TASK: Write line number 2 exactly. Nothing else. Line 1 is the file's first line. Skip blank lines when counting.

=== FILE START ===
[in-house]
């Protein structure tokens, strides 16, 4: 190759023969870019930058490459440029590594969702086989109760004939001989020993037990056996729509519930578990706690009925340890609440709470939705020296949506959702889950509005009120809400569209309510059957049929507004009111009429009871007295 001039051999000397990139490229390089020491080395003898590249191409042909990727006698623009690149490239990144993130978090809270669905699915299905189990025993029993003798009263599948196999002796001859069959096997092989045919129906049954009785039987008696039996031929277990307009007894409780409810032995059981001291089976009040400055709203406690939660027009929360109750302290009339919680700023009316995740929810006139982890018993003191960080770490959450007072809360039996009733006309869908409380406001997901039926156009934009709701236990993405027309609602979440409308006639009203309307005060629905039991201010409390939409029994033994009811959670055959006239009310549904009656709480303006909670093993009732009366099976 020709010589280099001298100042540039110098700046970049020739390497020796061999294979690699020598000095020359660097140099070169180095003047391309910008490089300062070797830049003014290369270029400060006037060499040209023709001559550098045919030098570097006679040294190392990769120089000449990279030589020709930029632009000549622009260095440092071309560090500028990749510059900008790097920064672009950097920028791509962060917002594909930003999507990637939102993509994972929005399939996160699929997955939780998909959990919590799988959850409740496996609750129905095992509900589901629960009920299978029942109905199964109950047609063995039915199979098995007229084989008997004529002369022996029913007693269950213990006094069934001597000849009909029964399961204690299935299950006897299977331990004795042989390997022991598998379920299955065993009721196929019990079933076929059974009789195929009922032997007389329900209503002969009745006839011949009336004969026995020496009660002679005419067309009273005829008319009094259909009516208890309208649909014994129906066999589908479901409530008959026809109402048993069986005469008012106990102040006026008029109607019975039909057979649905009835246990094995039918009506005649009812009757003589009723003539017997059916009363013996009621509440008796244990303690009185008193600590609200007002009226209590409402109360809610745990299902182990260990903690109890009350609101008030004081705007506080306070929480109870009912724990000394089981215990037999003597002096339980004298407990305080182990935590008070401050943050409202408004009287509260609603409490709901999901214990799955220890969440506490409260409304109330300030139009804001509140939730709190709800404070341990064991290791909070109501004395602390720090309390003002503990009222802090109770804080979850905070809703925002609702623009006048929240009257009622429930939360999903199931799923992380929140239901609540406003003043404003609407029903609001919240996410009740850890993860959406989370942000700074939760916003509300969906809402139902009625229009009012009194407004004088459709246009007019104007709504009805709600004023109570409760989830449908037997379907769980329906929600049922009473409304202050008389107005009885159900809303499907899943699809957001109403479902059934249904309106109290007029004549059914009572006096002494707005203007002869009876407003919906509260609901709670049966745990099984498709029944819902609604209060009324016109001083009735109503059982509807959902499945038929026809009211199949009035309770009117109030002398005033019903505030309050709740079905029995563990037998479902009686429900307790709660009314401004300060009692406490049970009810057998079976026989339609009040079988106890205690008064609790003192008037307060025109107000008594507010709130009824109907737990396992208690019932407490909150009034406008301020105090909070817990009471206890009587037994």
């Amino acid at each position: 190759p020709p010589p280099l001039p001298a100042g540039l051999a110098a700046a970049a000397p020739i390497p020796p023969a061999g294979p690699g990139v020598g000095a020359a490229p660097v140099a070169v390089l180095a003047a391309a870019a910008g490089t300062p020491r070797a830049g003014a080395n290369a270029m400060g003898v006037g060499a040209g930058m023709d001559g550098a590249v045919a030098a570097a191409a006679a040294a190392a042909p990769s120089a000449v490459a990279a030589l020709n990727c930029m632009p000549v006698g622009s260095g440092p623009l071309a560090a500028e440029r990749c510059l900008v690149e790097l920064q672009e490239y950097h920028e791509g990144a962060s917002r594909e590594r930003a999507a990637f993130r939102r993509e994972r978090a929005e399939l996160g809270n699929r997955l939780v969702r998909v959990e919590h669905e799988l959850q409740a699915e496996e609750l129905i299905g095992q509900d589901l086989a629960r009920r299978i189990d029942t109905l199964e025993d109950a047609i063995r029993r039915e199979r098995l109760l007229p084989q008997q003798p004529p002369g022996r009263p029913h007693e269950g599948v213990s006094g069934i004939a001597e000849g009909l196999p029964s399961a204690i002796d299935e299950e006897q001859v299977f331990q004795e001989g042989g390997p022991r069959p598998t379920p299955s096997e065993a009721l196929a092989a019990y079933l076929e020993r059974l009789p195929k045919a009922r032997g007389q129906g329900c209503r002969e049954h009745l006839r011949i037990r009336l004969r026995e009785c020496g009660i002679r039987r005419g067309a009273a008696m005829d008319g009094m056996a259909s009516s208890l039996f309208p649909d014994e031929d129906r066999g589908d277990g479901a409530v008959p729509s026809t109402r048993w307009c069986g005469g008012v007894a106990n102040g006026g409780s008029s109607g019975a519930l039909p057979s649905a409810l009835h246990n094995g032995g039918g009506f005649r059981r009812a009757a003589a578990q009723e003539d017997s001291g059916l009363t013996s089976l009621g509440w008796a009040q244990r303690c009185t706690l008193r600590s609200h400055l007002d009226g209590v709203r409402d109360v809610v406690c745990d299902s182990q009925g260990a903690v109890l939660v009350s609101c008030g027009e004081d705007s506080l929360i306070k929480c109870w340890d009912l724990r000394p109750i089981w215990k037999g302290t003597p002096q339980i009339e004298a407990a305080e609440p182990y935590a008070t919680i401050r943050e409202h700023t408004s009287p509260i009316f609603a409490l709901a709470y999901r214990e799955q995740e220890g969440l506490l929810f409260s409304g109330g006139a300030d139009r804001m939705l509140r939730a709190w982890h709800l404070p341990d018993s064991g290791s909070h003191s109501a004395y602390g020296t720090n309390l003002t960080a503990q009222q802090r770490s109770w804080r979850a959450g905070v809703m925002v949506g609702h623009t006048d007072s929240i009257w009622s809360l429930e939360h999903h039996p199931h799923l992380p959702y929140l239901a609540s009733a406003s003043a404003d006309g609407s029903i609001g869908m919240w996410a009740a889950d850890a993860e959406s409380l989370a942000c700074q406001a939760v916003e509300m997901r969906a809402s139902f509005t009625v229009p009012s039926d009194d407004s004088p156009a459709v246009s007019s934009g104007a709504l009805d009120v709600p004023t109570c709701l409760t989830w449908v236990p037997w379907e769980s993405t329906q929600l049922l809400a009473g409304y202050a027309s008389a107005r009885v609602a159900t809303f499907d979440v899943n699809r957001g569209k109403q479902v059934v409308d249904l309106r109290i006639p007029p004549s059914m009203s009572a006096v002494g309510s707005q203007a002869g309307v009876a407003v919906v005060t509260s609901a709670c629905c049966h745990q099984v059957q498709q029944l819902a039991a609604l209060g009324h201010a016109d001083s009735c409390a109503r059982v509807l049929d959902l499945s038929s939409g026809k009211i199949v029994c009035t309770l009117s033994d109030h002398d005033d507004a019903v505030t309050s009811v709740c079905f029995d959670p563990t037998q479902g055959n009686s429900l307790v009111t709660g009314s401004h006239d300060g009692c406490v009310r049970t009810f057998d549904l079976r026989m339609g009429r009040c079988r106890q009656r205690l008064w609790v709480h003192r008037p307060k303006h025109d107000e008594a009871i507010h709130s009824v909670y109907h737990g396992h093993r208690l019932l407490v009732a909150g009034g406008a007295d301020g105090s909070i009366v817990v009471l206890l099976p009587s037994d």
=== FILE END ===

């Protein structure tokens, strides 16, 4: 190759023969870019930058490459440029590594969702086989109760004939001989020993037990056996729509519930578990706690009925340890609440709470939705020296949506959702889950509005009120809400569209309510059957049929507004009111009429009871007295 001039051999000397990139490229390089020491080395003898590249191409042909990727006698623009690149490239990144993130978090809270669905699915299905189990025993029993003798009263599948196999002796001859069959096997092989045919129906049954009785039987008696039996031929277990307009007894409780409810032995059981001291089976009040400055709203406690939660027009929360109750302290009339919680700023009316995740929810006139982890018993003191960080770490959450007072809360039996009733006309869908409380406001997901039926156009934009709701236990993405027309609602979440409308006639009203309307005060629905039991201010409390939409029994033994009811959670055959006239009310549904009656709480303006909670093993009732009366099976 020709010589280099001298100042540039110098700046970049020739390497020796061999294979690699020598000095020359660097140099070169180095003047391309910008490089300062070797830049003014290369270029400060006037060499040209023709001559550098045919030098570097006679040294190392990769120089000449990279030589020709930029632009000549622009260095440092071309560090500028990749510059900008790097920064672009950097920028791509962060917002594909930003999507990637939102993509994972929005399939996160699929997955939780998909959990919590799988959850409740496996609750129905095992509900589901629960009920299978029942109905199964109950047609063995039915199979098995007229084989008997004529002369022996029913007693269950213990006094069934001597000849009909029964399961204690299935299950006897299977331990004795042989390997022991598998379920299955065993009721196929019990079933076929059974009789195929009922032997007389329900209503002969009745006839011949009336004969026995020496009660002679005419067309009273005829008319009094259909009516208890309208649909014994129906066999589908479901409530008959026809109402048993069986005469008012106990102040006026008029109607019975039909057979649905009835246990094995039918009506005649009812009757003589009723003539017997059916009363013996009621509440008796244990303690009185008193600590609200007002009226209590409402109360809610745990299902182990260990903690109890009350609101008030004081705007506080306070929480109870009912724990000394089981215990037999003597002096339980004298407990305080182990935590008070401050943050409202408004009287509260609603409490709901999901214990799955220890969440506490409260409304109330300030139009804001509140939730709190709800404070341990064991290791909070109501004395602390720090309390003002503990009222802090109770804080979850905070809703925002609702623009006048929240009257009622429930939360999903199931799923992380929140239901609540406003003043404003609407029903609001919240996410009740850890993860959406989370942000700074939760916003509300969906809402139902009625229009009012009194407004004088459709246009007019104007709504009805709600004023109570409760989830449908037997379907769980329906929600049922009473409304202050008389107005009885159900809303499907899943699809957001109403479902059934249904309106109290007029004549059914009572006096002494707005203007002869009876407003919906509260609901709670049966745990099984498709029944819902609604209060009324016109001083009735109503059982509807959902499945038929026809009211199949009035309770009117109030002398005033019903505030309050709740079905029995563990037998479902009686429900307790709660009314401004300060009692406490049970009810057998079976026989339609009040079988106890205690008064609790003192008037307060025109107000008594507010709130009824109907737990396992208690019932407490909150009034406008301020105090909070817990009471206890009587037994």